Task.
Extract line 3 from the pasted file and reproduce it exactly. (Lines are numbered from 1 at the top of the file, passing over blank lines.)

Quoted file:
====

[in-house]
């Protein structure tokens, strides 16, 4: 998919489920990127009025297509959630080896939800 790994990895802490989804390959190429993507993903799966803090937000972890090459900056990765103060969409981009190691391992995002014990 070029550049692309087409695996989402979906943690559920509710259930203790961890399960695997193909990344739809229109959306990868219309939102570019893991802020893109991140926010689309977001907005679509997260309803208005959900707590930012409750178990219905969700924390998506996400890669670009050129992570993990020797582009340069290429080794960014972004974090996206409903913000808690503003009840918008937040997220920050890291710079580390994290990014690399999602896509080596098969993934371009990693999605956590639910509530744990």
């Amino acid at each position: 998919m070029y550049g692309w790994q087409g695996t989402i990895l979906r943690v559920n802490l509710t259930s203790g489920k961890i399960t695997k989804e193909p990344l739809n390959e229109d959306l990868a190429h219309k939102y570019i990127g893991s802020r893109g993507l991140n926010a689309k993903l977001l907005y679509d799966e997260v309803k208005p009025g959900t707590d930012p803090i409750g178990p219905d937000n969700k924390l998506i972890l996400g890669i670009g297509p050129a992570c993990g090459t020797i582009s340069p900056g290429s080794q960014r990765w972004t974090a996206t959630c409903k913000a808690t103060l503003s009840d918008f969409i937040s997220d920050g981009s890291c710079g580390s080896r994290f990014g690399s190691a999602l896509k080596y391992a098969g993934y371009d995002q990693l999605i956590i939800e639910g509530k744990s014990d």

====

């Amino acid at each position: 998919m070029y550049g692309w790994q087409g695996t989402i990895l979906r943690v559920n802490l509710t259930s203790g489920k961890i399960t695997k989804e193909p990344l739809n390959e229109d959306l990868a190429h219309k939102y570019i990127g893991s802020r893109g993507l991140n926010a689309k993903l977001l907005y679509d799966e997260v309803k208005p009025g959900t707590d930012p803090i409750g178990p219905d937000n969700k924390l998506i972890l996400g890669i670009g297509p050129a992570c993990g090459t020797i582009s340069p900056g290429s080794q960014r990765w972004t974090a996206t959630c409903k913000a808690t103060l503003s009840d918008f969409i937040s997220d920050g981009s890291c710079g580390s080896r994290f990014g690399s190691a999602l896509k080596y391992a098969g993934y371009d995002q990693l999605i956590i939800e639910g509530k744990s014990d």